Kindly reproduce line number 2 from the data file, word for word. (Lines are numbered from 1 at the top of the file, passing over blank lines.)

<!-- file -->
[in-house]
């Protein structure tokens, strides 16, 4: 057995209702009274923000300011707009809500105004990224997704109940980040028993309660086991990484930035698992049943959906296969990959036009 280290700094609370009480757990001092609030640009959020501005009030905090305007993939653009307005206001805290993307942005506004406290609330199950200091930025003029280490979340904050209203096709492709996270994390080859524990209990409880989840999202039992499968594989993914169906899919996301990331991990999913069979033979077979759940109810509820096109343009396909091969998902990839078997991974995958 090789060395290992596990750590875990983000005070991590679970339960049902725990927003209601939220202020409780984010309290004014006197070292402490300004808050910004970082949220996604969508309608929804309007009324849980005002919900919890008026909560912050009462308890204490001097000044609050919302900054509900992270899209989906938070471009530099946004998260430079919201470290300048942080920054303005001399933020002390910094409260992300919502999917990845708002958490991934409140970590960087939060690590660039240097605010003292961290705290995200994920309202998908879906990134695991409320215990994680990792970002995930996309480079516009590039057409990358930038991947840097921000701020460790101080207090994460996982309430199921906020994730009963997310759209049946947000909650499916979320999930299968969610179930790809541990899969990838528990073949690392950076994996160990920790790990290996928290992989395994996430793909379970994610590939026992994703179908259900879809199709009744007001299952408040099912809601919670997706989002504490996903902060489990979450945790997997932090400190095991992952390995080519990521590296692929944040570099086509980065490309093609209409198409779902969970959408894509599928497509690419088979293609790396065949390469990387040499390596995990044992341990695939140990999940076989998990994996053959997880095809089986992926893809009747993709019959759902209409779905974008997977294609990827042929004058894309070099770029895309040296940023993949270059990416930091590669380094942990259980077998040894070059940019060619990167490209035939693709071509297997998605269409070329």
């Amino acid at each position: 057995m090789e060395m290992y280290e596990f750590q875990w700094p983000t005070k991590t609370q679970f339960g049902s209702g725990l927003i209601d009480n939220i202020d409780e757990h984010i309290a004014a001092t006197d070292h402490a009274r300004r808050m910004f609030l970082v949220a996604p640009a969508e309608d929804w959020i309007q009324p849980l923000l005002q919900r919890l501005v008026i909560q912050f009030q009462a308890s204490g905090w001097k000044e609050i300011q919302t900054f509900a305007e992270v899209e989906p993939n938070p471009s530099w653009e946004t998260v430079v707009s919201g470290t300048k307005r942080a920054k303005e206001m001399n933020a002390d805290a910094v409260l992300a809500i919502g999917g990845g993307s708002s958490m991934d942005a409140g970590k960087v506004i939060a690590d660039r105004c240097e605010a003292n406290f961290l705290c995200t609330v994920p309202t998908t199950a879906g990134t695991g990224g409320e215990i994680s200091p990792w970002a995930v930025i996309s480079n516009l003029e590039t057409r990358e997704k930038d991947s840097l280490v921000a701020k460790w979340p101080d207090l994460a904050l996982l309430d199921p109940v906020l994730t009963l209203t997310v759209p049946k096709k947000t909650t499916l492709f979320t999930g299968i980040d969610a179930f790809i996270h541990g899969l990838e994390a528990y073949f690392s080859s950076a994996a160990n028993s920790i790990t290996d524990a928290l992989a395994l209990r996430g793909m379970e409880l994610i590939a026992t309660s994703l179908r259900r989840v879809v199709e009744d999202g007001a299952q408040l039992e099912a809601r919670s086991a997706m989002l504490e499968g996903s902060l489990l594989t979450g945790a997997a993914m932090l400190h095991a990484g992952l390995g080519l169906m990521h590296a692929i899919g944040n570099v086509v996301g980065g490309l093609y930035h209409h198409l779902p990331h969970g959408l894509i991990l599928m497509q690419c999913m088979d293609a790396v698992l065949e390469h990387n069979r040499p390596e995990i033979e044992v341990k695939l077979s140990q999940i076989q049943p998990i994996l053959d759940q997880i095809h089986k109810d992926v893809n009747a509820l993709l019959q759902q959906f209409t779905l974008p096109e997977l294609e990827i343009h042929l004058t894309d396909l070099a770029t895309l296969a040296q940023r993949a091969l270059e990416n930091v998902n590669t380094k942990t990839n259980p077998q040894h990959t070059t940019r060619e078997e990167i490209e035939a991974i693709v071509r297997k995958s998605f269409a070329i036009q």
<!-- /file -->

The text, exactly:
């Protein structure tokens, strides 16, 4: 057995209702009274923000300011707009809500105004990224997704109940980040028993309660086991990484930035698992049943959906296969990959036009 280290700094609370009480757990001092609030640009959020501005009030905090305007993939653009307005206001805290993307942005506004406290609330199950200091930025003029280490979340904050209203096709492709996270994390080859524990209990409880989840999202039992499968594989993914169906899919996301990331991990999913069979033979077979759940109810509820096109343009396909091969998902990839078997991974995958 090789060395290992596990750590875990983000005070991590679970339960049902725990927003209601939220202020409780984010309290004014006197070292402490300004808050910004970082949220996604969508309608929804309007009324849980005002919900919890008026909560912050009462308890204490001097000044609050919302900054509900992270899209989906938070471009530099946004998260430079919201470290300048942080920054303005001399933020002390910094409260992300919502999917990845708002958490991934409140970590960087939060690590660039240097605010003292961290705290995200994920309202998908879906990134695991409320215990994680990792970002995930996309480079516009590039057409990358930038991947840097921000701020460790101080207090994460996982309430199921906020994730009963997310759209049946947000909650499916979320999930299968969610179930790809541990899969990838528990073949690392950076994996160990920790790990290996928290992989395994996430793909379970994610590939026992994703179908259900879809199709009744007001299952408040099912809601919670997706989002504490996903902060489990979450945790997997932090400190095991992952390995080519990521590296692929944040570099086509980065490309093609209409198409779902969970959408894509599928497509690419088979293609790396065949390469990387040499390596995990044992341990695939140990999940076989998990994996053959997880095809089986992926893809009747993709019959759902209409779905974008997977294609990827042929004058894309070099770029895309040296940023993949270059990416930091590669380094942990259980077998040894070059940019060619990167490209035939693709071509297997998605269409070329």